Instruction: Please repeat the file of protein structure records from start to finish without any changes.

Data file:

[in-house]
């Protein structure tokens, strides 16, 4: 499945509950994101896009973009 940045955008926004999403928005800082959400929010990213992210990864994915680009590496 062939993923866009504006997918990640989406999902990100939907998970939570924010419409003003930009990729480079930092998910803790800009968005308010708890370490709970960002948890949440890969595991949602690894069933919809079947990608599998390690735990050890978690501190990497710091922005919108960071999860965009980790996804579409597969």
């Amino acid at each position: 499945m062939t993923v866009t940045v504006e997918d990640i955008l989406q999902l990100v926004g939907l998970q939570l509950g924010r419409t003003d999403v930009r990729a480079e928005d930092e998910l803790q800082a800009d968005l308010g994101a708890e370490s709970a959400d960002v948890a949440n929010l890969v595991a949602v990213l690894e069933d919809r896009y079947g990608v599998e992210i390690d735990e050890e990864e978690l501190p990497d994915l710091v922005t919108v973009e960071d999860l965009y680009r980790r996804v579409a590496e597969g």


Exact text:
[in-house]
């Protein structure tokens, strides 16, 4: 499945509950994101896009973009 940045955008926004999403928005800082959400929010990213992210990864994915680009590496 062939993923866009504006997918990640989406999902990100939907998970939570924010419409003003930009990729480079930092998910803790800009968005308010708890370490709970960002948890949440890969595991949602690894069933919809079947990608599998390690735990050890978690501190990497710091922005919108960071999860965009980790996804579409597969």
């Amino acid at each position: 499945m062939t993923v866009t940045v504006e997918d990640i955008l989406q999902l990100v926004g939907l998970q939570l509950g924010r419409t003003d999403v930009r990729a480079e928005d930092e998910l803790q800082a800009d968005l308010g994101a708890e370490s709970a959400d960002v948890a949440n929010l890969v595991a949602v990213l690894e069933d919809r896009y079947g990608v599998e992210i390690d735990e050890e990864e978690l501190p990497d994915l710091v922005t919108v973009e960071d999860l965009y680009r980790r996804v579409a590496e597969g």